Freelance Work in the Legal Industry

A woman working alone in a home office

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Emerging technology, budget-conscious clients, and new ways of doing business have opened the door for a whole new breed of legal professionals in the millennium: the freelancer or virtual worker. As legal professionals forge new ways of doing business, a growing number of law firms and legal employers are outsourcing legal work to freelancers to handle work overflow, bring in new expertise, and serve clients more cost-effectively.

What Is a Freelancer?

Freelancers are independent contractors who work from home or a remote location. The advent of the internet, smartphones, computer-based legal research databases, advanced telecommunication systems, and mobile technology has made it possible to work from a "virtual" office rather than at a traditional law firm.

Freelancers go by many names such as consultant, solo professional, virtual employee, independent contractor, virtual professional, and self-employed professionals. Legal freelancers are generally not tied to one employer. They serve a variety of clients across the globe, working on projects they choose with flexible hours.

These remote employees represent a great value to the employer because law firms don't have to provide them with benefits or make room for them in the workspace. They don't have to provide office supplies or a secretary; so much of the traditional overhead is eliminated.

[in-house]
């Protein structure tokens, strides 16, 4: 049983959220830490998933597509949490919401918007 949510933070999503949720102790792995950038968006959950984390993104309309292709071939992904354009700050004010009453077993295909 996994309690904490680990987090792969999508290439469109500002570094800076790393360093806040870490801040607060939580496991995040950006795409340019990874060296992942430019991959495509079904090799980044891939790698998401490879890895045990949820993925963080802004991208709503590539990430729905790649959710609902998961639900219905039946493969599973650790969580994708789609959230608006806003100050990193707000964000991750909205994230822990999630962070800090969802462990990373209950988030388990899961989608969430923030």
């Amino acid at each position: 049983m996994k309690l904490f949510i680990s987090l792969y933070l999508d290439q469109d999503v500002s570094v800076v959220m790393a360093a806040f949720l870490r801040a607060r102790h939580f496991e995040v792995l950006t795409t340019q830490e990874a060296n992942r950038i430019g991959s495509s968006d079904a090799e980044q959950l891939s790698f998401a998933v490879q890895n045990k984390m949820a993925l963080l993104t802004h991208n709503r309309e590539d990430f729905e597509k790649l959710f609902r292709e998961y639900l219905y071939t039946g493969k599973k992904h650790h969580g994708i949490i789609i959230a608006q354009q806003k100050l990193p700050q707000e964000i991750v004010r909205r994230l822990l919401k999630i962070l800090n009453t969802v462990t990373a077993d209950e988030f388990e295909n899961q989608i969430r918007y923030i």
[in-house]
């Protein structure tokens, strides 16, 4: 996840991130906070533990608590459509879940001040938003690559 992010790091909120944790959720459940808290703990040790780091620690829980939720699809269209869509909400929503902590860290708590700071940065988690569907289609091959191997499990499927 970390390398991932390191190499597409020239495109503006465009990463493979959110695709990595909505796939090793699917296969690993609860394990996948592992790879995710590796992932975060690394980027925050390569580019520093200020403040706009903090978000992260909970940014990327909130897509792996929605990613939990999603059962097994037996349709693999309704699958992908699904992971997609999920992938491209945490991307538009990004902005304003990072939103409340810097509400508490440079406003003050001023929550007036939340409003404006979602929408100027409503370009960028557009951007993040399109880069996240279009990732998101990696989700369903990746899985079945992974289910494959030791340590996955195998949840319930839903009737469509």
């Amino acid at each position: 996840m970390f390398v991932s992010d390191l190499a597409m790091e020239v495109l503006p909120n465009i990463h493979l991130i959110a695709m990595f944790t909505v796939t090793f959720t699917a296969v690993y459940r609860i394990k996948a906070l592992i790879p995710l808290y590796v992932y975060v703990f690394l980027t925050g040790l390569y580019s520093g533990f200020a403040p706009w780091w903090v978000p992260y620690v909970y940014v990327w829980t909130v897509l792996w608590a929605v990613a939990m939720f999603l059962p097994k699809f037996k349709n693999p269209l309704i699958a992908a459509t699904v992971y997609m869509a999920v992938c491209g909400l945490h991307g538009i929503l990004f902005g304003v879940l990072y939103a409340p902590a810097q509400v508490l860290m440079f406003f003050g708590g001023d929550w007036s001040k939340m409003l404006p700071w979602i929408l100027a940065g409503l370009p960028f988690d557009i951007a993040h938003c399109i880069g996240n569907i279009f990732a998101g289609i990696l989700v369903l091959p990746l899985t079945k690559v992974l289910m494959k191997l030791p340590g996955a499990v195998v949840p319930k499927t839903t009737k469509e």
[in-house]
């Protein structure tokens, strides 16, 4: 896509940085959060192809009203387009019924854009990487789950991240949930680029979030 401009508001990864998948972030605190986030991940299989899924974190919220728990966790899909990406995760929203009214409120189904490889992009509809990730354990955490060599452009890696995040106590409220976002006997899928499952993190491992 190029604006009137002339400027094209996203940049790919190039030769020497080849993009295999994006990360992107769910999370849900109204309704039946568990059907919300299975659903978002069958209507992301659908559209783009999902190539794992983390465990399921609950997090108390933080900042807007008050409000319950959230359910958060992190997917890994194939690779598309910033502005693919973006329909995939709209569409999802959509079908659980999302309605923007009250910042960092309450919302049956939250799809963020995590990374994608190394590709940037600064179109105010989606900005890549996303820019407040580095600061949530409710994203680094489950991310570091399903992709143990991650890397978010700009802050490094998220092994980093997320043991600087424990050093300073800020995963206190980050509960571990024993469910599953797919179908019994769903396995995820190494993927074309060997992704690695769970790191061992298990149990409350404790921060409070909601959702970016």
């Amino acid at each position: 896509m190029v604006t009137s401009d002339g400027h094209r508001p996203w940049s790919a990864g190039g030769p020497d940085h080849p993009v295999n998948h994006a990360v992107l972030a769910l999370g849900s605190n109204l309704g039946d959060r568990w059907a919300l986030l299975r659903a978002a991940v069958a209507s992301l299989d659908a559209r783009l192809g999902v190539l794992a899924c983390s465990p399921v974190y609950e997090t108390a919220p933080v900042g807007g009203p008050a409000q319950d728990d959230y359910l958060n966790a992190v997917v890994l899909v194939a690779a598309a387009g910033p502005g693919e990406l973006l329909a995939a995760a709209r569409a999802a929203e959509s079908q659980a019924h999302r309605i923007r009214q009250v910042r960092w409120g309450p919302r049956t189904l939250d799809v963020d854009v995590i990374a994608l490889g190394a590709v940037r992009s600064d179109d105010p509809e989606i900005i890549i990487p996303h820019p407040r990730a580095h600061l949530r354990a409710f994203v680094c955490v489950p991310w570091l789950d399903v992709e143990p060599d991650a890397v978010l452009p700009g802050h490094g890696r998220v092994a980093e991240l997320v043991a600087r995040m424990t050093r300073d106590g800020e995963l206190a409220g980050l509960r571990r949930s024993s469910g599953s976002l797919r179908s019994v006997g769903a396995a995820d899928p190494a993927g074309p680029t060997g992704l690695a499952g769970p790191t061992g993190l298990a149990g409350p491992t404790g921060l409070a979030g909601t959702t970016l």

Freelancers help employers deal with work overflows or tight deadlines without hiring additional staff. They sometimes offer expertise not found within the firm. They can also perform local work on behalf of out-of-town firms, such as court appearances or filing papers with local courts, and this eliminates the firm's need to send an associate to travel to those locations.

Freelance Careers in the Legal Industry

Many careers in the legal industry lend themselves to freelance work, including lawyers, paralegals, court reporters, legal secretaries, litigation support personnel, legal nurse consultants, and even law students who aren't yet working at a firm. Budget-conscious clients, mobile technology, globalization, and changing law firm business models have fueled the growth of legal outsourcing for a wide range of legal services.

Advantages of Freelancing

Working from home can be a dream come true for many legal professionals. Flexible schedules, better work-life balance, and greater autonomy are several of the top reasons to launch a freelance business.


There are also drawbacks to self-employment, including some degree of isolation, variable workloads, unpredictable income, and lack of employer-paid benefits.

Disadvantages for the Law Firms 

Law is a highly confidential business, so using remote workers can pose a unique risk to firms. Clients' confidential files and information must be emailed or otherwise forwarded to another location away from the office. That location may not be state-of-the-art secure, and not all firms are willing to take on this risk.

The good news is that if you're thinking of taking this route, the costs of maintaining a freelance workforce, at least in part, are often significantly lower than the costs for in-house employees. 

Learn More 

If you're interested in freelancing, the National Association of Freelance Legal Professionals can help. This association was created to assist freelancers in optimizing the financial and personal success of their businesses, as well as to raise the profile of freelancing as a career choice.